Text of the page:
26 January 2006

Global Culture News

Unlike that proverbial tree in the forest, global culture doesn't stop happening when SoundRoots doesn't report it for a spell. Indeed, away from Iraq, Alito, and Big Brother, some curious things are afoot.

My own ever-expanding global music collection pales in comparison to that of KCRW "Cafe LA" host Tom Schnabel, whose home and obsessions are documented in an interview in the LA Times. Though I'd love to know more details about his filing system....

Zimbabwe is pressing university students to learn Mandarin Chinese as part of President Mugabe's "Look East" policy. The government is looking east because its policies have alienated many of its former friends in the West. "It seems they are trying every political gimmick to lure the Chinese into this country to bankroll their bankrupt regime," says the president of the Zimbabwe National Association of Student Unions, Washington Katema. Read more from the BBC.

A fascinating article in today's Christian Science Monitor documents current developments in the ongoing evolution of religion in Africa, where since colonial times imported (or imposed) religions, including various flavors of Christianity and Islam, have merged with African traditional religions. "Amid intense sectarian violence in this half- Muslim, half-Christian country, these groups serve as tolerant peacemakers. Also, with widespread poverty and health concerns here, people are seeking practical, profitable religion more than rigid doctrine."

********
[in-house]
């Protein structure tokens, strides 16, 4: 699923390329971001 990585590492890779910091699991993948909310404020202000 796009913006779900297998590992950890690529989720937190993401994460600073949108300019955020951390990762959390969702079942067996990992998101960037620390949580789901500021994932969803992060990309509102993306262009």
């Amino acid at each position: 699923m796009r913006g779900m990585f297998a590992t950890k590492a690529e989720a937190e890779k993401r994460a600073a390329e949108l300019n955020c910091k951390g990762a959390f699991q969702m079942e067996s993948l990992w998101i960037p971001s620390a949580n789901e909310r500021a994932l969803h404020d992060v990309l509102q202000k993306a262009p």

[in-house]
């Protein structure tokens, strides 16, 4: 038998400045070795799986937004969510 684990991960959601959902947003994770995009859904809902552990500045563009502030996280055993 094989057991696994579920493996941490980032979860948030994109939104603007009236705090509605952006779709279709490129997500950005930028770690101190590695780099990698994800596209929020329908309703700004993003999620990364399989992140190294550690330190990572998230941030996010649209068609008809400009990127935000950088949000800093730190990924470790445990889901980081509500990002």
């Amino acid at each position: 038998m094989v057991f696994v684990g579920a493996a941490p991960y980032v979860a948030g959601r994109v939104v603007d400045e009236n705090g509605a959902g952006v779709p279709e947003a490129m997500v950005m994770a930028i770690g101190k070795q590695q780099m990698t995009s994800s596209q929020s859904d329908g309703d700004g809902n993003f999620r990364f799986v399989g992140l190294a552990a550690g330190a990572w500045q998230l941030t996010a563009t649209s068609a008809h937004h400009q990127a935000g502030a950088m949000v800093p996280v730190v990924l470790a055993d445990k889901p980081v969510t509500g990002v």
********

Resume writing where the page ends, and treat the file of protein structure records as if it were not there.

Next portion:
Hasidic reggae star Matisyahu is teaming up with P.O.D., and you can read about their musical marriage at mtv.com.

While the Grammys may not tell you much about the quality of music, they certainly can be a stepping stone to recognition. Mali's Amadou & Mariam are riding high on their nomination, popping up in shows all over the planet and getting nice writeups everywhere from RelishNow ("a spicy mix of things to do in Northwest North Carolina") to CNN. Though I defy you to explain how their album with Manu Chao -- Dimanche a Bamako -- however popular, is qualitatively better than their non-Manu albums.

Finally, a reminder that you have just a few days left to enter SoundRoots' January CD giveaway by leaving a non-anonymous (and at least vaguely relevant) comment. The contest runs through the end of January, and the randomly selected winner will receive
the 2-CD set Sound of the World, compiled by the BBC's Charlie Gillett. You need not be present at SoundRoots headquarters to win.
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